Farmers Power Up Drones For Field Help

By Tom Bacon

Aerial drones are not just for war fighters any more. At least one Idaho farmer thinks the one he built is just the ticket for overseeing and managing his fields of wheat, peas, barley and alfalfa.

Robert Blair farms about 15-hundred acres near Kendrick, Idaho, southeast of Moscow. He didn't wait around for politicians to write new rules for aerial drones. He built his own. It's a contraption about five feet long, fitted with a camera. Kendrick uses it to make decisions on crops and plant health, to figure out where to fertilize and what areas might need pesticide applications.

Farmers, researchers and private firms are developing unmanned aircraft - they're called UAVs in the trade, for Unmanned Aerial Vehicles - outfitted with cameras and other sensors to help farmers quickly extend their overview of conditions in the fields.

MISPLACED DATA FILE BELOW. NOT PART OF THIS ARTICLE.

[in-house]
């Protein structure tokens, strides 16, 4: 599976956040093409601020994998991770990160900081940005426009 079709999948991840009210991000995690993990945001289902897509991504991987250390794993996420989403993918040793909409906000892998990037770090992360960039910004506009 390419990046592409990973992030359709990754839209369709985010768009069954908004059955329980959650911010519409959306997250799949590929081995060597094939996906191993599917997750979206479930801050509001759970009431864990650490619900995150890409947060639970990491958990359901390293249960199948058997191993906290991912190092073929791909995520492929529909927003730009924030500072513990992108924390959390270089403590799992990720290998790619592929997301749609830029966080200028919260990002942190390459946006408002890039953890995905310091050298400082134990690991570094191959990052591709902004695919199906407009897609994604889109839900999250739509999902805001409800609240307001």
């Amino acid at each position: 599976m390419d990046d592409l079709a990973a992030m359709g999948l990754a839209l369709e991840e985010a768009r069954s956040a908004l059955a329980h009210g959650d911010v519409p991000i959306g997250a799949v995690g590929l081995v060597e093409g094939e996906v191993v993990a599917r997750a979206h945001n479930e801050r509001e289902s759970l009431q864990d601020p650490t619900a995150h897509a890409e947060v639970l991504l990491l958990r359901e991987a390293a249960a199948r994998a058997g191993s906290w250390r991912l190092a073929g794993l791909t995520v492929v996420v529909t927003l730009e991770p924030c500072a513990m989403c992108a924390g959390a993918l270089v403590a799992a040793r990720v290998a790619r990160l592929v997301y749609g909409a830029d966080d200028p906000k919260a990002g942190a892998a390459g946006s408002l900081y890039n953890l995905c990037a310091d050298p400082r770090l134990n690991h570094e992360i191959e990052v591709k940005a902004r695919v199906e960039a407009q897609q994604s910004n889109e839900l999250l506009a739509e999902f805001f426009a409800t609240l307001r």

UAVs are already widely used in other countries such as Japan and Brazil. But in the U-S, development has been slow because of federal regulations on the use of airspace and privacy concerns. Farmers such as Blair, however. point out that privacy concerns are not an issue when they're used over fields with nothing around them.

In fact, his small drone is legal, because essentially, it's a model airplane, and the FAA doesn't get worried as long it's flown no higher than 400 feet, far from populated areas and no one gets paid to do it.
Blair thinks the possibilities are endless. Flying gizmos could be used to ward off hungry birds. to pollinate crops, do snow surveys to forecast water supplies, monitor irrigation, and even plant and harvest crops.
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